If the Israelis had their druthers, they would have liked to see Assad continue to rule Syria, as the status of no peace and no war is exactly what they prefer. Israel will gain nothing if Syria disintegrates, and certainly dreads the prospect of Iran and Hezbollah becoming the dominant factor in the Levant.
It is true the U.S. has supported authoritarian regimes around the world. That said, we cannot be oblivious to the massacre of thousands of men, women, and children in the face of the United Nations Security Council’s paralysis (thanks to the Russians and the Chinese), and at the same time claim to walk the moral high ground.
Punishing Assad by striking some of his military installations and degrading his air force while providing the rebels with the weapons they need, is, and remains, what is necessary to accelerate his demise.
Should the continuing civil war be left unchecked, it will inevitably spill over to the rest of the region with horrific regional ramifications. The U.S. simply cannot afford to be passive when the stakes are so high and when America’s rivals, if not enemies – Russia and Iran in particular – are lying in wait to exploit any display of American weakness.
Another reader also said that my argument is weak because I “blame Obama for everything.” No, my argument is that as the commander-in-chief, the president must occasionally take certain calculated risks when such risks serve America best.
The president has the prerogative to take certain limited military action when deemed necessary without consultation with Congress. Many former presidents have done so, including Clinton in Kosovo and Reagan in Grenada.
A lack of credibility would undermine our efforts at deterrence. Regional powers such as Iran will be encouraged to continue its efforts to develop nuclear weapons to consolidate its regional hegemony with impunity.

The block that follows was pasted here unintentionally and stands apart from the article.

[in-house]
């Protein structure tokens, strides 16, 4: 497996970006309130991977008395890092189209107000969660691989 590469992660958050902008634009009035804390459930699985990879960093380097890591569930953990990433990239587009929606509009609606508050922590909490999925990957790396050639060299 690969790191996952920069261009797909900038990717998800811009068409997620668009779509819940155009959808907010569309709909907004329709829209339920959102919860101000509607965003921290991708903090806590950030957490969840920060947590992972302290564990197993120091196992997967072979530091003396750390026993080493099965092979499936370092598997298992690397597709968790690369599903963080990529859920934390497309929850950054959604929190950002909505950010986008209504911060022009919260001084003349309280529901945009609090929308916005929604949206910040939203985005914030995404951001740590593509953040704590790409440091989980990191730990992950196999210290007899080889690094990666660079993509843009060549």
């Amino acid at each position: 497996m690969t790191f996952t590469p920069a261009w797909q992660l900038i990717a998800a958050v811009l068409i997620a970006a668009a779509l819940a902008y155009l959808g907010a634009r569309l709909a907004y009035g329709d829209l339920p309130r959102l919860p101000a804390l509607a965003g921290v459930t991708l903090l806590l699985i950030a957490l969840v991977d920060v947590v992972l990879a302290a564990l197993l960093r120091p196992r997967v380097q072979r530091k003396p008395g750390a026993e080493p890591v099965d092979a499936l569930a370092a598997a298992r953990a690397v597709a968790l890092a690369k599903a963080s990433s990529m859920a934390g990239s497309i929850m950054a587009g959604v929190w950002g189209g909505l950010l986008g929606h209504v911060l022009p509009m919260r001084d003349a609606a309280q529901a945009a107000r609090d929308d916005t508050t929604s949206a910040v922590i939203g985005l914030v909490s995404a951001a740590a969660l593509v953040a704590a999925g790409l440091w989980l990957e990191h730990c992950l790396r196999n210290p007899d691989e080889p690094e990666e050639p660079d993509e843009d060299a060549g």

The United States does not want its regional allies to act on their own in dealing with conflicts simply because they do not trust America to do the right thing. Like it or not, the U.S. is the Global Power; it has global responsibility, both by design and circumstances.
Certainly not everyone believes that the United States is committed to human rights and that we, as a nation, seek to improve the lives of people far and near. As another reader put it: “I know you know your history, but I am curious as to where the United States acts or have acted throughout its entire history for the ‘betterment of people elsewhere.’ And to this day, we only act when it serves the betterment of those who are already sitting quite well.”
I certainly do not believe that the United States always acts out of altruism, and that the betterment of humanity is not necessarily first on its priority list. America is far from being perfect, but I challenge anyone to show me another country, large or small, that has the capacity, the means, the willingness, and the values to promote the betterment of people anywhere.
No, this is not a note of patriotism. Many of our worst enemies who condemn the U.S. day in and day out send their kids to study in the U.S., learn about its culture and way of life, and experience what America has to offer.
Whether or not the plan to dismantle and destroy Syria’s chemical weapons succeeds, it will take months, nay years, before this ambitious project is completed. Meanwhile, should we wait until an additional 120,000 Syrians die before our conscience is awakened?